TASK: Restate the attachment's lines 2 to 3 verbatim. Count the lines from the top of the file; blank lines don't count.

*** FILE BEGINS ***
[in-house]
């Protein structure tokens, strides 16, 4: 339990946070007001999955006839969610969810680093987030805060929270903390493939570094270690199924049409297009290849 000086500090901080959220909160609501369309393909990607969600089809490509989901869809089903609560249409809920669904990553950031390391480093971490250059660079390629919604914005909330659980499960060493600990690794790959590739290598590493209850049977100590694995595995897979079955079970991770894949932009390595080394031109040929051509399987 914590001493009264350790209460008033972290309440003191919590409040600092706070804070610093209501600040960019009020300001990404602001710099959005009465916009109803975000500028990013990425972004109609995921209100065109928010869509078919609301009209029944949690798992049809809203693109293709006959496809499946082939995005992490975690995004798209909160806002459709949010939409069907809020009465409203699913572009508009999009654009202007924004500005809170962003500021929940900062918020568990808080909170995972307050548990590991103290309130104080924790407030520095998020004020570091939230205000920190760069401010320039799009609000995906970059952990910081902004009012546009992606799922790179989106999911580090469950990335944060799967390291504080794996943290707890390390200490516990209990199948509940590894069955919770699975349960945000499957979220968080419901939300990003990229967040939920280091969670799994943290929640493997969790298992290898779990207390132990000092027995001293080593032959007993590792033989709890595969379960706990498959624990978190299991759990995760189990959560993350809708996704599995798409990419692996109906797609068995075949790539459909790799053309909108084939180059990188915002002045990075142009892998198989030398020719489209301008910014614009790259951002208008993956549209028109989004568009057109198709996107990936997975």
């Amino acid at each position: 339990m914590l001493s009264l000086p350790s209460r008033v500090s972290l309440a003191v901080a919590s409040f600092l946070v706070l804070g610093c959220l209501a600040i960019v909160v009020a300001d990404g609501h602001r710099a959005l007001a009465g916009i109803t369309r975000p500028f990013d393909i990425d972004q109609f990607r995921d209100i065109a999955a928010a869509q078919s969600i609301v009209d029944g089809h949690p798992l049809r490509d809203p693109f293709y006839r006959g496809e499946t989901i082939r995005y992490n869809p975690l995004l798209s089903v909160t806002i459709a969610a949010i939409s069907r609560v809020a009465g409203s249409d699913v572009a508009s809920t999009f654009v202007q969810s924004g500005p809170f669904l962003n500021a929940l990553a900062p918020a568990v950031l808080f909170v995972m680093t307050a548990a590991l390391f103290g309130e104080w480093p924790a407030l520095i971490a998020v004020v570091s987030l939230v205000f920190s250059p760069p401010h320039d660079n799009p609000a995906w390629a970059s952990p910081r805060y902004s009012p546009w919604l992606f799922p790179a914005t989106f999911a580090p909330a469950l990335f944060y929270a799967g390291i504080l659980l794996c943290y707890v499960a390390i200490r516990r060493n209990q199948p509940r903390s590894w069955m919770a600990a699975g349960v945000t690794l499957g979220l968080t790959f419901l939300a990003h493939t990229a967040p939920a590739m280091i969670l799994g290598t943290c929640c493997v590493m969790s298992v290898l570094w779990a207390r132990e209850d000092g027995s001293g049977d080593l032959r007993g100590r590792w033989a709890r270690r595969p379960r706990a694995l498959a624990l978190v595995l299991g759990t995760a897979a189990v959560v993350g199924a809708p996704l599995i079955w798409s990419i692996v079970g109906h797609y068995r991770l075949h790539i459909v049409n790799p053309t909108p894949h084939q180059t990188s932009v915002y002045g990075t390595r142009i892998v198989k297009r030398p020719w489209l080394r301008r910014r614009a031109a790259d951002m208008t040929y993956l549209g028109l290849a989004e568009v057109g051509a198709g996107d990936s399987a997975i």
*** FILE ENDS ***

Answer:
């Protein structure tokens, strides 16, 4: 339990946070007001999955006839969610969810680093987030805060929270903390493939570094270690199924049409297009290849 000086500090901080959220909160609501369309393909990607969600089809490509989901869809089903609560249409809920669904990553950031390391480093971490250059660079390629919604914005909330659980499960060493600990690794790959590739290598590493209850049977100590694995595995897979079955079970991770894949932009390595080394031109040929051509399987 914590001493009264350790209460008033972290309440003191919590409040600092706070804070610093209501600040960019009020300001990404602001710099959005009465916009109803975000500028990013990425972004109609995921209100065109928010869509078919609301009209029944949690798992049809809203693109293709006959496809499946082939995005992490975690995004798209909160806002459709949010939409069907809020009465409203699913572009508009999009654009202007924004500005809170962003500021929940900062918020568990808080909170995972307050548990590991103290309130104080924790407030520095998020004020570091939230205000920190760069401010320039799009609000995906970059952990910081902004009012546009992606799922790179989106999911580090469950990335944060799967390291504080794996943290707890390390200490516990209990199948509940590894069955919770699975349960945000499957979220968080419901939300990003990229967040939920280091969670799994943290929640493997969790298992290898779990207390132990000092027995001293080593032959007993590792033989709890595969379960706990498959624990978190299991759990995760189990959560993350809708996704599995798409990419692996109906797609068995075949790539459909790799053309909108084939180059990188915002002045990075142009892998198989030398020719489209301008910014614009790259951002208008993956549209028109989004568009057109198709996107990936997975």
């Amino acid at each position: 339990m914590l001493s009264l000086p350790s209460r008033v500090s972290l309440a003191v901080a919590s409040f600092l946070v706070l804070g610093c959220l209501a600040i960019v909160v009020a300001d990404g609501h602001r710099a959005l007001a009465g916009i109803t369309r975000p500028f990013d393909i990425d972004q109609f990607r995921d209100i065109a999955a928010a869509q078919s969600i609301v009209d029944g089809h949690p798992l049809r490509d809203p693109f293709y006839r006959g496809e499946t989901i082939r995005y992490n869809p975690l995004l798209s089903v909160t806002i459709a969610a949010i939409s069907r609560v809020a009465g409203s249409d699913v572009a508009s809920t999009f654009v202007q969810s924004g500005p809170f669904l962003n500021a929940l990553a900062p918020a568990v950031l808080f909170v995972m680093t307050a548990a590991l390391f103290g309130e104080w480093p924790a407030l520095i971490a998020v004020v570091s987030l939230v205000f920190s250059p760069p401010h320039d660079n799009p609000a995906w390629a970059s952990p910081r805060y902004s009012p546009w919604l992606f799922p790179a914005t989106f999911a580090p909330a469950l990335f944060y929270a799967g390291i504080l659980l794996c943290y707890v499960a390390i200490r516990r060493n209990q199948p509940r903390s590894w069955m919770a600990a699975g349960v945000t690794l499957g979220l968080t790959f419901l939300a990003h493939t990229a967040p939920a590739m280091i969670l799994g290598t943290c929640c493997v590493m969790s298992v290898l570094w779990a207390r132990e209850d000092g027995s001293g049977d080593l032959r007993g100590r590792w033989a709890r270690r595969p379960r706990a694995l498959a624990l978190v595995l299991g759990t995760a897979a189990v959560v993350g199924a809708p996704l599995i079955w798409s990419i692996v079970g109906h797609y068995r991770l075949h790539i459909v049409n790799p053309t909108p894949h084939q180059t990188s932009v915002y002045g990075t390595r142009i892998v198989k297009r030398p020719w489209l080394r301008r910014r614009a031109a790259d951002m208008t040929y993956l549209g028109l290849a989004e568009v057109g051509a198709g996107d990936s399987a997975i």